The world is at a crossroads. We can be looking at very different futures depending on the speed and effectiveness of our greenhouse gas emission reduction effort. For most organisations, their current business strategies are built on the assumption that the future will look similar to today, but with the changing climate, this assumption may not hold anymore. The scenario analysis thus provides an opportunity for decision-makers to peer into the alternative futures and reflect on the resilience of their business strategies in the face of newly identified climate-related risks and opportunities.

TCFD discusses in details the use of scenario analysis to help organisations navigate climate-related risks and opportunities over medium to longer-term in its published technical supplement [8] Organisations are advised to start with an understanding of climate science and global scenarios developed by international organisations like international Intergovernmental Panel on Climate Change (IPCC) and International Energy Agency (IEA). Global scenarios can be used to provide a broad context and macro trends for organisations, but organisations need to take matters into their own hands by thinking through how the macro trend, both physical changes in climate and the regulatory, behavioural and technological changes, can potentially impact their direct operations and other players in their value chain to assess the full range of physical and transition risks they are facing.

Even though it is identified that some industries are more vulnerable [9] than others to climate change, all industries will inevitably have to address climate-related risks and opportunities in one way or another. And as highlighted by TCFD, the implementation of its recommendations will be a journey, and companies should start early to continually improve the quality and usefulness of the climate-related disclosures and to fully integrate climate-related issues into their risk management and strategic planning processes. For these reasons, organisations are advised to take early actions to identify and manage the climate-related risks and opportunities to future proof their businesses.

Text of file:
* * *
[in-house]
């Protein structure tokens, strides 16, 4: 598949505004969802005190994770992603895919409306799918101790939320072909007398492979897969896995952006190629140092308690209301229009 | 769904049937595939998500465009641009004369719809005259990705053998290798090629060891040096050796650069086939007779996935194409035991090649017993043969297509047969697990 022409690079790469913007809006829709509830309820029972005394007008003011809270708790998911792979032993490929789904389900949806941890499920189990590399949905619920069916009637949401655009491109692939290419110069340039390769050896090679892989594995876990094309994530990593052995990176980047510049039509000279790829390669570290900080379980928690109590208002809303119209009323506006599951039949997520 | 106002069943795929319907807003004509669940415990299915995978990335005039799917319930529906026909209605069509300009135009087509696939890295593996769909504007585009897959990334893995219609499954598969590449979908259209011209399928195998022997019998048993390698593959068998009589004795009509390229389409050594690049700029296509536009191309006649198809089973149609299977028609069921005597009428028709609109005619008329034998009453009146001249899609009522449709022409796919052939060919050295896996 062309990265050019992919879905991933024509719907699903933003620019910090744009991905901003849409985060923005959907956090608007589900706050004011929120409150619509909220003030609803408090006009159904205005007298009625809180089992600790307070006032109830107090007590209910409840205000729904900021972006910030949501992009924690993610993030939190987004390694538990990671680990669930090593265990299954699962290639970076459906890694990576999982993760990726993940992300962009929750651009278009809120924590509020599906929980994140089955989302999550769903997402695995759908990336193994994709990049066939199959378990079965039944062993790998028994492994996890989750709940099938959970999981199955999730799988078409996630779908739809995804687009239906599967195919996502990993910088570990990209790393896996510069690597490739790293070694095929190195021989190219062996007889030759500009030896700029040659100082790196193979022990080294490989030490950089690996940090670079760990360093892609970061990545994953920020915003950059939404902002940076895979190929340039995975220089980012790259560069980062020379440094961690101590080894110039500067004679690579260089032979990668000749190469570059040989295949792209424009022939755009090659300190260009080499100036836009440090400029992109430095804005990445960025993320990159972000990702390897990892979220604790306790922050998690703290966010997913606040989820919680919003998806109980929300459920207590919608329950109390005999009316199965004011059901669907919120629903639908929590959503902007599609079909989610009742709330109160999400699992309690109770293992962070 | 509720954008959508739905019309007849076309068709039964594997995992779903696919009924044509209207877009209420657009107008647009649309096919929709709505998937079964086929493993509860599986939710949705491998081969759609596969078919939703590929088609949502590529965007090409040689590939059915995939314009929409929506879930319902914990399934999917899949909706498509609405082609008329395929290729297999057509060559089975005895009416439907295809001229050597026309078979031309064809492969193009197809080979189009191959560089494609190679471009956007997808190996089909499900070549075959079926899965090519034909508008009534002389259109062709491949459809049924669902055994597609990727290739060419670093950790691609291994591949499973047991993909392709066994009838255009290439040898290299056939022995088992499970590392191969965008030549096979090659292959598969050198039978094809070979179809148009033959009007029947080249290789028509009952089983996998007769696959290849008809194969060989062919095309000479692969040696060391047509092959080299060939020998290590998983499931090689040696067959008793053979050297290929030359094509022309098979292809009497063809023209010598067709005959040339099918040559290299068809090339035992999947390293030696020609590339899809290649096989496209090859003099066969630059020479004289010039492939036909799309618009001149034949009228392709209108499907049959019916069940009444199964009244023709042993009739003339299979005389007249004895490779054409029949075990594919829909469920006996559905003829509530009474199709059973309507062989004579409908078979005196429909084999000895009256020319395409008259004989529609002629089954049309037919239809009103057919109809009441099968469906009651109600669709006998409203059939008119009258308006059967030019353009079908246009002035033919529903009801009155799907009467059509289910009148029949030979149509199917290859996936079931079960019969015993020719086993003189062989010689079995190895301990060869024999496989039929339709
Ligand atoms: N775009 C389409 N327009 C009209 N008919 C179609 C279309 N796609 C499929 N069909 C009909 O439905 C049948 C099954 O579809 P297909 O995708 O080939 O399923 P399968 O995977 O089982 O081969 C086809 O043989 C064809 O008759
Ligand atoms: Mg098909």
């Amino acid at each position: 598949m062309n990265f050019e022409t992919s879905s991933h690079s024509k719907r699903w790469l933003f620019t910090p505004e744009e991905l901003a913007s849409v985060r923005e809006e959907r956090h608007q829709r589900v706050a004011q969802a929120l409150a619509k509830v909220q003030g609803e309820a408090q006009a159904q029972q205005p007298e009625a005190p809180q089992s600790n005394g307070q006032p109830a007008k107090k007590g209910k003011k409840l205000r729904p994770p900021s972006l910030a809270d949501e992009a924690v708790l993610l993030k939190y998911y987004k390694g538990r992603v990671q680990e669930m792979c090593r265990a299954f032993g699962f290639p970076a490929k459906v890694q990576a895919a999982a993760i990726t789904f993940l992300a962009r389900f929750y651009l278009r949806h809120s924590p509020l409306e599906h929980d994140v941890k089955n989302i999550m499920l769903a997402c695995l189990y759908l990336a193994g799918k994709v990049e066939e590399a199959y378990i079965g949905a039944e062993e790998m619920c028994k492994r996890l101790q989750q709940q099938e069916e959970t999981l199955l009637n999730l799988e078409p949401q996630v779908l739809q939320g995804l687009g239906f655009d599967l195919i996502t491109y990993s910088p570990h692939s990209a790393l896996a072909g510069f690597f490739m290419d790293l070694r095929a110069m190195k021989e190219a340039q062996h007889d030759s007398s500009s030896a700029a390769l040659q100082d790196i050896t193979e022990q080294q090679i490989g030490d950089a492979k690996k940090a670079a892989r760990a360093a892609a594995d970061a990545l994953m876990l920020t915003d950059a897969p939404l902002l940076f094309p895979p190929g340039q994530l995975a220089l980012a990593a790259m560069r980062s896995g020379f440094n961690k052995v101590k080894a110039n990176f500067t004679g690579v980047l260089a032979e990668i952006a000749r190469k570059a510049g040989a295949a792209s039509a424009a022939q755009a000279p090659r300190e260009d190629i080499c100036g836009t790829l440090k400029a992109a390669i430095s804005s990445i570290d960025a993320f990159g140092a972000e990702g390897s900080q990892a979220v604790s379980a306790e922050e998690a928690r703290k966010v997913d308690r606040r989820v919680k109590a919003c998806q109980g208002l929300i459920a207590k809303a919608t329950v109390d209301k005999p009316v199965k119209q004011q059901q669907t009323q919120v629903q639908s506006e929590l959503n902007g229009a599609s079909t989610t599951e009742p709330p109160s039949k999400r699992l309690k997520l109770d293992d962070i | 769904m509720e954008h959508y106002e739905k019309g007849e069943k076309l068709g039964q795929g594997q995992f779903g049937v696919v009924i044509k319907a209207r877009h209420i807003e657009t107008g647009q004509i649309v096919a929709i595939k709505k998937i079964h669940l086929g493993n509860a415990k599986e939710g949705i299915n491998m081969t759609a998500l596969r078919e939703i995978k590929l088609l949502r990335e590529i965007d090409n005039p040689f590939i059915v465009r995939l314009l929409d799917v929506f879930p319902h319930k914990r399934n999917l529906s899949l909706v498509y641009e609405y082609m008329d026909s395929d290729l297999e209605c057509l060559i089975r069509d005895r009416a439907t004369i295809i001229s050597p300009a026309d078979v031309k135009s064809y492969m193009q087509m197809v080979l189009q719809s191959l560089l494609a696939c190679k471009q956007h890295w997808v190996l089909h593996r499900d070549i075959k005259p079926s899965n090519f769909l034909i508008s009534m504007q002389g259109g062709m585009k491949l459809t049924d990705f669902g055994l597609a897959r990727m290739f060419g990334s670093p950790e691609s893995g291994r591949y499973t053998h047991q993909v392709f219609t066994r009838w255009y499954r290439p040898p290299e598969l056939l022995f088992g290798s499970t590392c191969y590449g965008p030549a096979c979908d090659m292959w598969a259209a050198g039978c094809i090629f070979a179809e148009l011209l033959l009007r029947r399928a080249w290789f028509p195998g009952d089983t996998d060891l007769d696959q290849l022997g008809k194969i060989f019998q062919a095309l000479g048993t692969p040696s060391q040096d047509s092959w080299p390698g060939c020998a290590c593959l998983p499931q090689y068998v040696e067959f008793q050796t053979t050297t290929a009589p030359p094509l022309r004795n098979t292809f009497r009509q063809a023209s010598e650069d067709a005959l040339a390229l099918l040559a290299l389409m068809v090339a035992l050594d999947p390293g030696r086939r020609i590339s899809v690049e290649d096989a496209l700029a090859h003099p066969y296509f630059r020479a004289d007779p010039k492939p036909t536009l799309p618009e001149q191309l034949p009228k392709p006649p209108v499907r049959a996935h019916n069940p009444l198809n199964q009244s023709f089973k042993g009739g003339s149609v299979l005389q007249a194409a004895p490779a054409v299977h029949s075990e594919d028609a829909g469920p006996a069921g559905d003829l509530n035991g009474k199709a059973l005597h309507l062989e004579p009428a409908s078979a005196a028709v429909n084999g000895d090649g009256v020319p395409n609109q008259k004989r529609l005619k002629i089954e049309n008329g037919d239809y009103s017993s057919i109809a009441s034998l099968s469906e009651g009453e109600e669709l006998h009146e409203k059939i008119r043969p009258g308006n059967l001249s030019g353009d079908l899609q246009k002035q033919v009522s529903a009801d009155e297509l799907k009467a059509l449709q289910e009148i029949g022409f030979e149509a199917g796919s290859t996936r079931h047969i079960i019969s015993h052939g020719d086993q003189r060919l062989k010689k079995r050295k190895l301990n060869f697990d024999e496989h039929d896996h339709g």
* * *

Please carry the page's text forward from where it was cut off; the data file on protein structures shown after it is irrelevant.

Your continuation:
TCFD strategy and implementation is one of Paia’s key expertise and services. Do speak to us if your organisation would like to learn more about how to implement TCFD. You can reach us at

[1] Breaking the tragedy of the horizon – climate change and financial stability – speech by Mark Carney

[2] TCFD: Final Report: Recommendations of the Task Force on Climate-related Financial Disclosures (June 2017)

[3] TCFD: TCFD Supporters

[4] European Commission: Guidelines on reporting climate-related information

[5] Australian Securities and Investments Commission: 19-208MR ASIC updates guidance on climate change related disclosure

[6] HKEX: Consultation Conclusions: Review of the environmental, social and governance reporting guide and related listing rules

[7] FCA: Proposals to enhance climate-related disclosures by listed issuers and clarification of existing disclosure obligations

[8] TCFD: Technical Supplement: The Use of Scenario Analysis in Disclosure of Climate-related Risks and Opportunities (June 2017)

[9] CNBC: 7 industries at greatest risk from climate change

scenario analysis risks opportunities

Applying Scenario Analysis in Climate-related Risks and Opportunities

by Lim Sze Wei & Stefan Ullrich.

Investors are beginning to get on board with the global fight against climate change, a movement that was until recently the territory of non-profit organisations and environmentalists. According to the inaugural Global Climate Index 2017 for Asset Managers by the Asset Owner Disclosure Project (AODP), a majority of 60% of asset owners are now taking action on climate change, while 40% continue to ignore the associated risks and opportunities. The report also found that the world’s top 50 asset managers are well ahead of their asset owner clients in their approach to managing the financial impact of climate change on investment portfolios [1]. Blackrock, the world’s largest investor with US$6.317 trillion [2] assets under management (AUM) has warned that high-level directors could be voted out of companies that are failing to mitigate climate-related risks posed to individual firms [3].